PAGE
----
Not a chance. This is “Six Chix” after all. The thought of banashing noisy eaters to an island is about as universally understandable and funny as “Six Chix” ever gets. That it makes a very good cryptic crossword clue is certainly entirely a coincidence.

  12. You mean there are people who AREN’T irritated by distracting noises?

    Yes. We can start with any customer of a shop selling packaged American-style pretzels.

  13. Andréa – I used to occasionally do the crossword puzzle in our local newspaper. Over the past year I have taken to doing so daily. It is setup so that Monday is the easiest puzzle of the week and Saturday is the hardest – the Sunday one is larger than the others and medium hard to do. I have gotten to the point that I can solve all of them – doing so online so I know that I got the answers correct and it is not a question of thinking I did.

    About 3 weeks ago the Saturday puzzles got much harder and their title changed. When I happened to read the description of the puzzles where I solve them online I found a notice saying that so many people had trouble with the Saturday puzzles that they are now still hard, but easier than they were. I am debating sending the man who edits who edits them and wrote this comment that I find it much the other way for me – they were easier and now are harder.

    Robert will not do them as he says they violate all sorts of rules of crossword puzzles in the words which are used.

    Of course I do not do the crossword puzzle for the day until after I solve the Suduko X puzzle for the day and sometimes the regular Suduko puzzle also. (In the X puzzle both of the diagonal columns from top corner to opposite bottom corner – an X shape – also must have one of each number also.)

  14. Figuring where we are in the year – are they having an early Easter dinner on Easter Island?

  15. Andréa — if you are actually curious as to how these work, there’s a how-to-do-it daily quiz at https://lovattspuzzles.com/online-puzzles-competitions/crypto-quiz/

    You won’t get it the first few time you try, but it’s cryptic clues with multiple choice answers. So just choose one, and then, right or wrong, it will break apart the clue and show how it works. Once you get a feel for what sorts of things they’re doing, you can start getting it on your own.

  16. I just jumped up from my TV to come comment that they used one of these in the episode of “Endeavour” I was watching. Morse [this is young Morse] has stopped by a village home to pick up his date [!], and her father, working on his crossword, reads off a clue. “Slaughter horse and worry about it. Crossword clue. I don’t suppose …”. Morse unhesitatingly interrupts, “Carnage. If it’s seven letters.”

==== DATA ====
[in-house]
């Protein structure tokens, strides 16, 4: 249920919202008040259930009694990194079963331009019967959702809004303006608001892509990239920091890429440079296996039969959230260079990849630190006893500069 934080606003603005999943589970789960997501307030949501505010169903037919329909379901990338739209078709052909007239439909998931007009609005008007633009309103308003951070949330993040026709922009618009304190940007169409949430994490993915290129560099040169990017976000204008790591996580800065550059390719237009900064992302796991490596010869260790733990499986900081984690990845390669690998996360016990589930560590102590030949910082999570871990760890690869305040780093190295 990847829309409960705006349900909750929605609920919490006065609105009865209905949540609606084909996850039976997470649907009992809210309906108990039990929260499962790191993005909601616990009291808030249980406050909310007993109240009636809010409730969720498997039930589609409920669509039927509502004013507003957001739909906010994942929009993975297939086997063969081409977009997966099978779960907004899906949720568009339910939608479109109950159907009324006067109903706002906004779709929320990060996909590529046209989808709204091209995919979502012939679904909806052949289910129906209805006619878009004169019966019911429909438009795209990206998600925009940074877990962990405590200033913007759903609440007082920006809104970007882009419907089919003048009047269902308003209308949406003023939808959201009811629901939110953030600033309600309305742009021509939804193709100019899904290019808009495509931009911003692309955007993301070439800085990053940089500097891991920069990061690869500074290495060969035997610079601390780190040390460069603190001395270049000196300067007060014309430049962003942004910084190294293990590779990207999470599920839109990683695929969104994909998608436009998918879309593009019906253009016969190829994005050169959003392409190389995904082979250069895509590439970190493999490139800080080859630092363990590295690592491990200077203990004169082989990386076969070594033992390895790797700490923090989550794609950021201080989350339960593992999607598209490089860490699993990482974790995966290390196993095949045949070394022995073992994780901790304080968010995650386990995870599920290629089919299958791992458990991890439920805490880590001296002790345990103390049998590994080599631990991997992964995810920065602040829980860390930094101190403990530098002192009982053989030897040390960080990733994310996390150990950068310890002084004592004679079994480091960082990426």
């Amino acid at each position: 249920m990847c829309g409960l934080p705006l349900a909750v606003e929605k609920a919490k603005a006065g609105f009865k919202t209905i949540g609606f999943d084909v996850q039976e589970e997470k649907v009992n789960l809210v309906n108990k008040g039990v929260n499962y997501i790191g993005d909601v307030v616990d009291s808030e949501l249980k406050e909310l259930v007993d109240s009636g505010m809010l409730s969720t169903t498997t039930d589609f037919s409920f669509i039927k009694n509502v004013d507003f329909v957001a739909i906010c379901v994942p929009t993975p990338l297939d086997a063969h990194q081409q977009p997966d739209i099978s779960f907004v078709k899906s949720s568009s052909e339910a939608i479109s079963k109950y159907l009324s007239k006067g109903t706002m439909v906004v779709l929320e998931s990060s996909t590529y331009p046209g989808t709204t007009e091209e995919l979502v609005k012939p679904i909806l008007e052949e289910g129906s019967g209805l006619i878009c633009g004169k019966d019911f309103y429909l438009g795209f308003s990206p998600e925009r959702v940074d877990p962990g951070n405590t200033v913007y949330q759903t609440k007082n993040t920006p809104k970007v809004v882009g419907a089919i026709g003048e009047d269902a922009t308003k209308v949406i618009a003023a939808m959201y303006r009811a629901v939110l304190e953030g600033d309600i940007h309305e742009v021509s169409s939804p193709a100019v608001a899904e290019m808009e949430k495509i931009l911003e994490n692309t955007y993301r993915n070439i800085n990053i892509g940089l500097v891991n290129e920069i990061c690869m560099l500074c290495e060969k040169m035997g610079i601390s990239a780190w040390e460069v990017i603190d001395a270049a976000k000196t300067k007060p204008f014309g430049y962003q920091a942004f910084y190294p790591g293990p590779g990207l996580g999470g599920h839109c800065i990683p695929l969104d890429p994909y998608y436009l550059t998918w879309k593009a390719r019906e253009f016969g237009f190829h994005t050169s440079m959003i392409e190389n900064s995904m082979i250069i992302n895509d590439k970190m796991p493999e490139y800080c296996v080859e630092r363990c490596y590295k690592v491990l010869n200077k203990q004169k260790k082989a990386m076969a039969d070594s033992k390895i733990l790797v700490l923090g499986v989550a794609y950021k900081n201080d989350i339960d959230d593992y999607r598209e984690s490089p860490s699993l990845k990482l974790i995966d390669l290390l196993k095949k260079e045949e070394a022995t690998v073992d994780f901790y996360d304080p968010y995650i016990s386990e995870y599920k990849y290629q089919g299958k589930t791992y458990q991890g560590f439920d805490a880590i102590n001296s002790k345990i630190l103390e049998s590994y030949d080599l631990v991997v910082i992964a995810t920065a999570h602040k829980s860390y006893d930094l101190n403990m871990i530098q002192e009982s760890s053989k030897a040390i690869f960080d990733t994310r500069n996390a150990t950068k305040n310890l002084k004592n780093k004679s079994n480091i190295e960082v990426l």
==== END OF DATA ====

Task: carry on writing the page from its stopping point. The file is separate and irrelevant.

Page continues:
I haven’t finished the episode, so can’t say whether this is just an amusing moment or is actually a clue to the murders he is working on. But the writers have overloaded it for us, as the man with the crossword is a veterinarian who in the previous scene had just put down a horse which had gone lame, at the barns of the rich family where the pater familias had just been shot the previous day. Maybe it won’t be connected with the crossword, but I am anticipating one of the twists is that the shooting was a case of mistaken identity because the victim had swapped horses.

  17. I liked Endevour so much more than the Inspector Morse series, until, that is, he [Endevour] got romantically involved and the mystery/solving thereof became secondary to the ‘will they/won’t they’ plotting. Jumped the shark for me at that point.

  18. That’s actually a very well-crafted clue. The “about” accounts for how “care” gets split around “nag”.

  19. Andréa, I’m glad to hear you were enjoying Endeavour too. When you talk about the romantic element that they over-teased, I guess you mean with Joan Thursday (the boss’s daughter). You might like to know they’ve dropped that thread, as of where I am now, which is season 6. But have introduced other continuing-story elements that I will say I’m not totally happy with.

    In the original “Morse” series, as the older detective, even then he was sort of on-the-make pretty often, so it makes sense for consistency that his younger version should be seen to have some romantic impulses too. But in the episode I mentioned just now, he really should not have asked out a suspect! (SPOILER) Especially as she turned out to have borrowed her veterinarian father’s bolt horse-gun to do in the next victim!

    Overall I might agree that Endeavour is my highest-rated as a program from the Morse universe. But my favorite continuing/central character has become Hathaway (played by Laurence Fox), the new second-banana to Lewis in the “Inspector Lewis” series. (Lewis himself I had too much of already in the original “Morse” series.) And saying Hathaway was at Cambridge was a nice touch to say Oxford is not the center of the world. 🙂